Hi folks. Complete the Papers Past survey to let us know what you’d like added over the next few years. ×
Article image
Article image
Article image
Article image
Article image
Article image
Article image
Article image
Article image
This article displays in one automatically-generated column. View the full page to see article in its original form.




No doubt not a few Aucklanders present at the Mayoral supper party given in honour of Gracie Fields last night in the council chamber of the Town Hall were surprised by her appearance when she came in with Mr. Allum. They saw a slight woman, not as tall as she looks on the screen, with a lovely pink and white complexion and lustrous golden hair only slightly streaked with grey. (With typical humour, she admits herself, from the stage, that "it is 'touched up.'") , She was wearing a dashingly-cut black and white gown with panels of broderie anglaise, a slit skirt and a sequinned jacket, topped by a mink coat. Her "entrance"' was typical of her naturalness and gay informality. The three-piece orchestra evidently could not see her come in, through the press of the 200-odd guests, and continued playing, in spite of Mr. Allum's signals to them to stop.

Thereupon Gracie took up the wellknown ditty they were playing and sang it at the top of her voice. When the players stopped, she carried on for a moment, then made a cheery frimace and everyone roared with tughter. It could not even be said that the incident broke the ice, for there could be no ice, no pomposity nor formality, around Gracie.

Her spontaneous laughter, rolling of eyes and broad gestures, even on such an occasion, when she was not "performing" made the atmosphere crackle with warmth and happiness.

"I can't Introduce you all to Miss Fields," said Mr. Allum, "so please go up and talk to her:" Gracie rolled her eyes in mock despair, and when asked to say "two words" replied, "Thank you!" Then she wheeled round towards the supper table, said, "I need something on my throat. Have you got any coffee?" and with a broad come-hither gesture towards the supper with her arm she shouted to the guests, "Cum and get it!"

Then, of course, everyone "came," not to the supper table, but to Gracie. Everyone, it seemed, wanted to tell her they came from Lancashire, too, or at least from England. Or they wanted to know how she liked New Zealand audiences.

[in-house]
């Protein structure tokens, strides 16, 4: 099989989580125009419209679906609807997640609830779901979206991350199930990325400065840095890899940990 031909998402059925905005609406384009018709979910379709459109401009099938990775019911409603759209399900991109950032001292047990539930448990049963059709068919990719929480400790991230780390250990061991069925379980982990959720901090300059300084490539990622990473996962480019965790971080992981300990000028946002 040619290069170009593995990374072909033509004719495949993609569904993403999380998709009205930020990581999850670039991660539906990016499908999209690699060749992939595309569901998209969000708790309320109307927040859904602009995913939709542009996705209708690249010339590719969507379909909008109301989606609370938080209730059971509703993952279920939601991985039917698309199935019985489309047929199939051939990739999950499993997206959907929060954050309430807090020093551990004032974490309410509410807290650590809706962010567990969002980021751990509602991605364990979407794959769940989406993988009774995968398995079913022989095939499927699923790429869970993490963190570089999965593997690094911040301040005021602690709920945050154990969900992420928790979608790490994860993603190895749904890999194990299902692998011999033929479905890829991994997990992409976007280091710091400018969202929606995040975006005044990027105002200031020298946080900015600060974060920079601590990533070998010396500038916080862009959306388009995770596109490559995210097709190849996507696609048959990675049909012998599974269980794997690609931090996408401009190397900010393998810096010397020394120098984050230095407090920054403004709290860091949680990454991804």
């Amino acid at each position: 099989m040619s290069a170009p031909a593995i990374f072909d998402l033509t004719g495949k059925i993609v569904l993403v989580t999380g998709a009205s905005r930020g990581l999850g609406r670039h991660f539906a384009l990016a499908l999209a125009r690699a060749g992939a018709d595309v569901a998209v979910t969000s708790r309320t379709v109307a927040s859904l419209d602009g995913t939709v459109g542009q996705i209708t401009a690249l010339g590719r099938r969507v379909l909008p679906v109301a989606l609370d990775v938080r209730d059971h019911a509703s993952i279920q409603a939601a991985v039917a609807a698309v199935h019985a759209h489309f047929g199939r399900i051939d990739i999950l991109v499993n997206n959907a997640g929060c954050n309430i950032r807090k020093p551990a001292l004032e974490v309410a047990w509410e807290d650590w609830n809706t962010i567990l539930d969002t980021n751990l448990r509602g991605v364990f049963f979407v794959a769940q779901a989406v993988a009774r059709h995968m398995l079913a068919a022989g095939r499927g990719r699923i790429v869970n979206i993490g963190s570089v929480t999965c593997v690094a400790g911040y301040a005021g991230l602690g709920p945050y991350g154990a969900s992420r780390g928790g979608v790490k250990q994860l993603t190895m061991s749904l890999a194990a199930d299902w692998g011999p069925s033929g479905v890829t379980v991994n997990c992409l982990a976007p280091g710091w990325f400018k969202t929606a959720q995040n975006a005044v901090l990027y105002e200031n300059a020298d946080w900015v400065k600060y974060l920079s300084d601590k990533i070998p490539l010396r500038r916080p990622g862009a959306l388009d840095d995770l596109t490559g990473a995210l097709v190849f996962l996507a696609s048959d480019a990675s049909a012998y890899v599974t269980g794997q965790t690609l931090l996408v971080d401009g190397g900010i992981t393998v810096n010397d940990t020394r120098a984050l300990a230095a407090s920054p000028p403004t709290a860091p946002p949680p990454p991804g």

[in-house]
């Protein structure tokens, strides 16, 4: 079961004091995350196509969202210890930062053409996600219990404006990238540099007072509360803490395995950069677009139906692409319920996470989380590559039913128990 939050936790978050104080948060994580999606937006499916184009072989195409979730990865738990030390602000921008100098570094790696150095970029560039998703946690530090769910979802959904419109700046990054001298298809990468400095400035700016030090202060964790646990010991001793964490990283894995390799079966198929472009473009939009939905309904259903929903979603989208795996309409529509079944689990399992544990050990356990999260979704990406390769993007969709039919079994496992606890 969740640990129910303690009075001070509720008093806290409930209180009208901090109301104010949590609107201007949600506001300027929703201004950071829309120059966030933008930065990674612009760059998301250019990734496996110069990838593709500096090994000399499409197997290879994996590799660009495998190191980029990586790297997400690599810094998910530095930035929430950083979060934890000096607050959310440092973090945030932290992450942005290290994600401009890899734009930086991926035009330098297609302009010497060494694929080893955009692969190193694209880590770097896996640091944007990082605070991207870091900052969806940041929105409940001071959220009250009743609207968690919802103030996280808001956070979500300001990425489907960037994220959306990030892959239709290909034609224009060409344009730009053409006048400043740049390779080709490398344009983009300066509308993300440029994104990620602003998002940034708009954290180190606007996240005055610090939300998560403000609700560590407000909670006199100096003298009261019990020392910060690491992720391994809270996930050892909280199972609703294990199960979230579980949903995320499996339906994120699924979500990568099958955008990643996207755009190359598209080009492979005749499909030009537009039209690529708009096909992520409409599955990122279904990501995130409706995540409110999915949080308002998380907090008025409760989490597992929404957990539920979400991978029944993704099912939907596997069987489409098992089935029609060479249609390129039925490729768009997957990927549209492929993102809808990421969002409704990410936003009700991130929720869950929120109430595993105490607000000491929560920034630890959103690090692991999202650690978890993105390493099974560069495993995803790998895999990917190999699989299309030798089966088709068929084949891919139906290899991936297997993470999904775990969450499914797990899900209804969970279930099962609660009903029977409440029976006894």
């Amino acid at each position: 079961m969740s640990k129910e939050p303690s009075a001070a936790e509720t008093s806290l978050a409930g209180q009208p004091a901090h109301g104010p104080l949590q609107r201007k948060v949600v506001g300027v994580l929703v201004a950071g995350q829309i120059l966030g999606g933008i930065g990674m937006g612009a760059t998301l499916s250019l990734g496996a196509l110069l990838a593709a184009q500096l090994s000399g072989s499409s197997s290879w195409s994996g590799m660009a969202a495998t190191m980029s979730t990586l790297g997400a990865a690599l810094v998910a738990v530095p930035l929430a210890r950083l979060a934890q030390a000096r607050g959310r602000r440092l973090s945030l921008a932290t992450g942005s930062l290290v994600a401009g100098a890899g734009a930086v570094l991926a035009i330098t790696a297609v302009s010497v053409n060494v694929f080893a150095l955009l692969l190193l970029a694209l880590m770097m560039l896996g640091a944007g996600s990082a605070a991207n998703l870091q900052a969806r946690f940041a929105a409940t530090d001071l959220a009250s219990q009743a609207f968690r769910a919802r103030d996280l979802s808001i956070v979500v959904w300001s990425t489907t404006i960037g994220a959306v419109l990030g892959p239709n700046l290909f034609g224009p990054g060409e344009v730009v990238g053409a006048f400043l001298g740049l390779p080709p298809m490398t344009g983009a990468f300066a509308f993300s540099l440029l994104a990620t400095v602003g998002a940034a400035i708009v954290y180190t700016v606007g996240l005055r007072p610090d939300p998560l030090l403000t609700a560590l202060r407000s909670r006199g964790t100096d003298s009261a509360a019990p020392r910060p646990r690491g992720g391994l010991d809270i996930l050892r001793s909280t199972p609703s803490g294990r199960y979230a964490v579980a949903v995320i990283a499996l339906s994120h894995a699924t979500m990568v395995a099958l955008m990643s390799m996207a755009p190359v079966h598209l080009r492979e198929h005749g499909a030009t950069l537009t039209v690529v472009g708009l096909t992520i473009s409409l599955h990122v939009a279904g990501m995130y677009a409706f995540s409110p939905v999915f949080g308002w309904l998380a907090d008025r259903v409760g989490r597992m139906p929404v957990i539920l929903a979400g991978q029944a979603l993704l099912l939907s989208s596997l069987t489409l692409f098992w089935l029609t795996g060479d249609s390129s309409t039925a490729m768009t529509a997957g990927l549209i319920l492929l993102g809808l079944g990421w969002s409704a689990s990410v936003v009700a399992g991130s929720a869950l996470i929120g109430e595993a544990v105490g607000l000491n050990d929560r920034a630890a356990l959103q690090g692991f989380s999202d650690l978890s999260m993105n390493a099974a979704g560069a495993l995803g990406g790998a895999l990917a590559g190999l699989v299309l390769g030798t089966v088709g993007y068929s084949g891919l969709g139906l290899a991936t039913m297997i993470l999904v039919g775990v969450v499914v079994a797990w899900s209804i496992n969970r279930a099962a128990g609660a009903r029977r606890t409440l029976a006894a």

The Mayoress, Mrs. Allum, was unavoidably absent, in Wellington. The guests included city councillors and their wives, representatives of the Services and of various public bodies and their wives.

This article text was automatically generated and may include errors. View the full page to see article in its original form.
Permanent link to this item


Bibliographic details

GRACIE FIELDS, Auckland Star, Volume LXXVI, Issue 179, 31 July 1945

Word Count

GRACIE FIELDS Auckland Star, Volume LXXVI, Issue 179, 31 July 1945

  1. New formats

    Papers Past now contains more than just newspapers. Use these links to navigate to other kinds of materials.

  2. Hierarchy

    These links will always show you how deep you are in the collection. Click them to get a broader view of the items you're currently viewing.

  3. Search

    Enter names, places, or other keywords that you're curious about here. We'll look for them in the fulltext of millions of articles.

  4. Search

    Browsed to an interesting page? Click here to search within the item you're currently viewing, or start a new search.

  5. Search facets

    Use these buttons to limit your searches to particular dates, titles, and more.

  6. View selection

    Switch between images of the original document and text transcriptions and outlines you can cut and paste.

  7. Tools

    Print, save, zoom in and more.

  8. Explore

    If you'd rather just browse through documents, click here to find titles and issues from particular dates and geographic regions.

  9. Need more help?

    The "Help" link will show you different tips for each page on the site, so click here often as you explore the site.